Siegfried vin Kleist is beginning to become more insane because of the disease he has, Huntington's chorea, and Mary and James do not know that MacIntosh and Zenji have been shot, yet. Siegfried gives Wait the Mandarax. While Wait and Mary talk down in the bar, Wait begins to work his man-whore powers on Mary, and we learn that both he and Siegfried are soon going to die.
   Everyone from the hotel pile into a bus headed for the airport, and the six little cute Kanka-bono girls eat Kazakh, Selena MacIntosh's dog. The bus ride is dangerous and scary, and everyone on the bus is freaking out and trying to protect one another- even though Siegfried is obviously not fit to be driving or even really functioning with anyone, he decides to take this opportunity to drive anyways.
   People would have evolved differently if all of the celebrities had stayed on the cruise, and lots of lobsters have evolved just like humans and live in society just like them (according to a story made up by Adolf). Humans someday will have beaks, flippers, and fur. Yay.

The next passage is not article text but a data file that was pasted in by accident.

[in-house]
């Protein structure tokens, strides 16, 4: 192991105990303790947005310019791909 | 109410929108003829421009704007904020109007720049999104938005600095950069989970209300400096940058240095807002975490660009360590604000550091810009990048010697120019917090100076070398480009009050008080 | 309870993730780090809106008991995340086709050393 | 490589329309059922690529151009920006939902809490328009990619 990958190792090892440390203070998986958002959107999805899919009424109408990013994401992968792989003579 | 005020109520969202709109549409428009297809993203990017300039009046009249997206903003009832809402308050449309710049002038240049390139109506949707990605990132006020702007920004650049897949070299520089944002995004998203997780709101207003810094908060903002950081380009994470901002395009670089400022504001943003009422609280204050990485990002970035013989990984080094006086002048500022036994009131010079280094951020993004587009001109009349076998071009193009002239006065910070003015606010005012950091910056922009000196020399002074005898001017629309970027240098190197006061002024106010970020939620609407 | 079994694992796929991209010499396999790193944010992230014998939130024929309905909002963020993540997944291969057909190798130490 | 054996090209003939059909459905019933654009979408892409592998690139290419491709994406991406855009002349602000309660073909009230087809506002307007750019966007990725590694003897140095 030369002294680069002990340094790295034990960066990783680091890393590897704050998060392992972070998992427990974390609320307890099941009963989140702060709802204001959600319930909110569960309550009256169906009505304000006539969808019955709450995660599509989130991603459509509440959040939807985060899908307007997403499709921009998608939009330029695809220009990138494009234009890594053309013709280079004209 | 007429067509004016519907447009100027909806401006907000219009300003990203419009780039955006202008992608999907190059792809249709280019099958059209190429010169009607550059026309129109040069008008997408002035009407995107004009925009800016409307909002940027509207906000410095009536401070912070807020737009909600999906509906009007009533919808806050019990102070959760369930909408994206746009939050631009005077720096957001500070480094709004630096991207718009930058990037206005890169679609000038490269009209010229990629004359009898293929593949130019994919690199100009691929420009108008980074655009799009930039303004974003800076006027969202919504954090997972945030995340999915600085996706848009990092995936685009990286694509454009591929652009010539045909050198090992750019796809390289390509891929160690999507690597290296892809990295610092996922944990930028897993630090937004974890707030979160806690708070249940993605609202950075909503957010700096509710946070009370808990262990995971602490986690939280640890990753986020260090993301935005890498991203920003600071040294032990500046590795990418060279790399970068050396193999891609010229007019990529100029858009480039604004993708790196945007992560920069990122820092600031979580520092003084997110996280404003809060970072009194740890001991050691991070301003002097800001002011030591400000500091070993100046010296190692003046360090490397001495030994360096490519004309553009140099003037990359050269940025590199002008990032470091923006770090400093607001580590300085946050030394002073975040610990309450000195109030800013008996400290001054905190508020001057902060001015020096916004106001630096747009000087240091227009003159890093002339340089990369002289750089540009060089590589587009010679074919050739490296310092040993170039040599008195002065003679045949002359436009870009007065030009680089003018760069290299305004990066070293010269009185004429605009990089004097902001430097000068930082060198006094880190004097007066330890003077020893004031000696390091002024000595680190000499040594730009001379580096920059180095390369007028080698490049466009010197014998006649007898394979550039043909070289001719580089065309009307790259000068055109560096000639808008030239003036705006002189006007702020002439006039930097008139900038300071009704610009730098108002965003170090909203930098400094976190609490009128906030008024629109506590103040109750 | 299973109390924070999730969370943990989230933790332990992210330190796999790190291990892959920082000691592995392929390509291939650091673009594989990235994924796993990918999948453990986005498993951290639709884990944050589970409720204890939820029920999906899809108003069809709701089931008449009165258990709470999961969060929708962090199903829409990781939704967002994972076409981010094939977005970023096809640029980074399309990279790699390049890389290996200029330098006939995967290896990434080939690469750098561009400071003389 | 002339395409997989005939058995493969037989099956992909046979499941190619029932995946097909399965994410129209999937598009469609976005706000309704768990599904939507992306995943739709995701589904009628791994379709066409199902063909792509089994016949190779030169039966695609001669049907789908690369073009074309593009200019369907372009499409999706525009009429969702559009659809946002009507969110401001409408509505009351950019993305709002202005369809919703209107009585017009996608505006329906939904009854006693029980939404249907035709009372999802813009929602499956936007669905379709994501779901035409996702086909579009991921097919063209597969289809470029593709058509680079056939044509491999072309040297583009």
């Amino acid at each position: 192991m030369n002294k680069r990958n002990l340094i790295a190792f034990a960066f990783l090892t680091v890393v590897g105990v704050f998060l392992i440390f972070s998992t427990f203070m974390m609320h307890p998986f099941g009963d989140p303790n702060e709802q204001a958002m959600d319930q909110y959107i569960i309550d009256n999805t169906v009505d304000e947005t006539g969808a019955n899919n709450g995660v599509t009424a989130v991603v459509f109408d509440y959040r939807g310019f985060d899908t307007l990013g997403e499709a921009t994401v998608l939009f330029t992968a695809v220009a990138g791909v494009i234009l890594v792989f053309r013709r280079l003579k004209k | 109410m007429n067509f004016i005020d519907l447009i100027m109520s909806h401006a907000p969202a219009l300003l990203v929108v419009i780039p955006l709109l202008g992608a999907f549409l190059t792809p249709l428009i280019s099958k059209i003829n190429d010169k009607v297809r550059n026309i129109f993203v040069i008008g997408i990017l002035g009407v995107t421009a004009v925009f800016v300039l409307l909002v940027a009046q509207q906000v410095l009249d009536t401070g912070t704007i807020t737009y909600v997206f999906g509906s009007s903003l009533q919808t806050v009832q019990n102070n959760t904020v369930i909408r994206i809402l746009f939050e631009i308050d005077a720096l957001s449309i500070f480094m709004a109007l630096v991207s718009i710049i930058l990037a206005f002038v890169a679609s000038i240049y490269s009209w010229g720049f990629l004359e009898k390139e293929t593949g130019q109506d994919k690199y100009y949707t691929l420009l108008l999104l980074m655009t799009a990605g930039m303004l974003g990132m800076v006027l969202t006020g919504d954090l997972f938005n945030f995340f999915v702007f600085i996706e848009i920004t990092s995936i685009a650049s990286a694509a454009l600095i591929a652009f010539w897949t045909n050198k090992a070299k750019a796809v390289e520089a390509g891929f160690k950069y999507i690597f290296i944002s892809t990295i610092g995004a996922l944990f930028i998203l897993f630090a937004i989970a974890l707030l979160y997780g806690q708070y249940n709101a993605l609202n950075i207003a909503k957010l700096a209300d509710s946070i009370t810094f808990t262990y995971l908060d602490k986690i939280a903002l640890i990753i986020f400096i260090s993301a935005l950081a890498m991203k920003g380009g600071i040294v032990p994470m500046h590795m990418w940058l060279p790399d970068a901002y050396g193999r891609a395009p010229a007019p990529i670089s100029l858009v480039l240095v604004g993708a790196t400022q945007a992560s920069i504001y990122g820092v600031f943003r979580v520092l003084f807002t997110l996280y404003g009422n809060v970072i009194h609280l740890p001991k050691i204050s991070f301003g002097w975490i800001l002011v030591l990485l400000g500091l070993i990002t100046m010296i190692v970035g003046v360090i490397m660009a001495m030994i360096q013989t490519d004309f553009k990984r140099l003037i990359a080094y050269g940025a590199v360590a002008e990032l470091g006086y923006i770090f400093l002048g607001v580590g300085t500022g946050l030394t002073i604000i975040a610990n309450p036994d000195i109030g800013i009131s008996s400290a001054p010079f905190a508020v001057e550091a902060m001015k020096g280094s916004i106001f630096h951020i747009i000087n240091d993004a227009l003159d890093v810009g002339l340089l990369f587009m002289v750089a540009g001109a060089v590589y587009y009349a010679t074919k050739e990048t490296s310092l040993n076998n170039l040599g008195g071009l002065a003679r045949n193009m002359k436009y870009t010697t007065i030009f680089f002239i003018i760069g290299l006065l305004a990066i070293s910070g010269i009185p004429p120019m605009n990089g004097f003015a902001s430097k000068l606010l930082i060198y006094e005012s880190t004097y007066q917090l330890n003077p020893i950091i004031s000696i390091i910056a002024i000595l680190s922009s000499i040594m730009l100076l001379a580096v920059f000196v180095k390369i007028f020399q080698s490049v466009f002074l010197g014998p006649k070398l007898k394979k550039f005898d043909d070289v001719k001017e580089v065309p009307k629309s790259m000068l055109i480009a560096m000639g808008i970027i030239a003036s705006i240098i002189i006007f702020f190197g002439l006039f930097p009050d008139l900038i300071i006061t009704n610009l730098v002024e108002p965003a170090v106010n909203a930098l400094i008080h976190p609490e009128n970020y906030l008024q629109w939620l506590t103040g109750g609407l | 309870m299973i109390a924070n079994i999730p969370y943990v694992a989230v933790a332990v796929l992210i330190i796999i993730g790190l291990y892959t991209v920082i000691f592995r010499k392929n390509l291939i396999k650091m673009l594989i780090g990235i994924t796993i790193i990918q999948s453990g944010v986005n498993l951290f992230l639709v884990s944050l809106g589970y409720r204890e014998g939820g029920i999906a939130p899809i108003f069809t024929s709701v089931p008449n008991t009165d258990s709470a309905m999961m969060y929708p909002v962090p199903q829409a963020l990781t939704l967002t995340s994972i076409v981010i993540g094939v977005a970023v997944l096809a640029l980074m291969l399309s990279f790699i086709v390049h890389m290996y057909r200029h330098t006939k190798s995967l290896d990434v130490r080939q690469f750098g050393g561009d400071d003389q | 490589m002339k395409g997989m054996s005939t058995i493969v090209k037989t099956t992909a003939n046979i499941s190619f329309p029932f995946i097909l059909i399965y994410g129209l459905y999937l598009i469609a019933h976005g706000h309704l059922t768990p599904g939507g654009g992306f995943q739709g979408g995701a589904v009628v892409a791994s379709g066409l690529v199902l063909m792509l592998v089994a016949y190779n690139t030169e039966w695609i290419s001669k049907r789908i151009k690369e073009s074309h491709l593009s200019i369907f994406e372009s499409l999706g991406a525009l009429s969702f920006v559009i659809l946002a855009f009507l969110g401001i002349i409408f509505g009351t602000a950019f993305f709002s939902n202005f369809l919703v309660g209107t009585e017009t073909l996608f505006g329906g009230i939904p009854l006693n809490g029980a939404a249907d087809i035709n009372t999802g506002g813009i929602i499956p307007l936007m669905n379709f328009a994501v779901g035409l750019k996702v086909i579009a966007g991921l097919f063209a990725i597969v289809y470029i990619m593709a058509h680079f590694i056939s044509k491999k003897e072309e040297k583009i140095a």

Monday, March 10, 2014

Passages ch 29-35

Ch. 31 page 188
"How people used to talk and talk back then! Everybody was going "blah-blah-blah," all day long. Some of them would even do it in there sleep. My father used to blather in his sleep a lot especially after mother walked pout on us. I would be sleeping on the couch and it would be the middle of the night...-and i would hear thim going "blah-blah-blah," in the bedroom" 


Ch. 32 page 197
"It was the best of times it was the worst of times it was the age of wisdom the age of foolishness, it was the epoch of belief, it was the epoch of incredulity, it was the season of light, it was the season of darkness, it was the spring of hope, it was the winter of despair, we had everything before us, we had nothing before us, we were all going direct to heaven we are all going direct the other way". _ Charles Dickens (1812-1870) 

1. things to think about~
What do you think about this passage, why might it be in the book and what does this mean?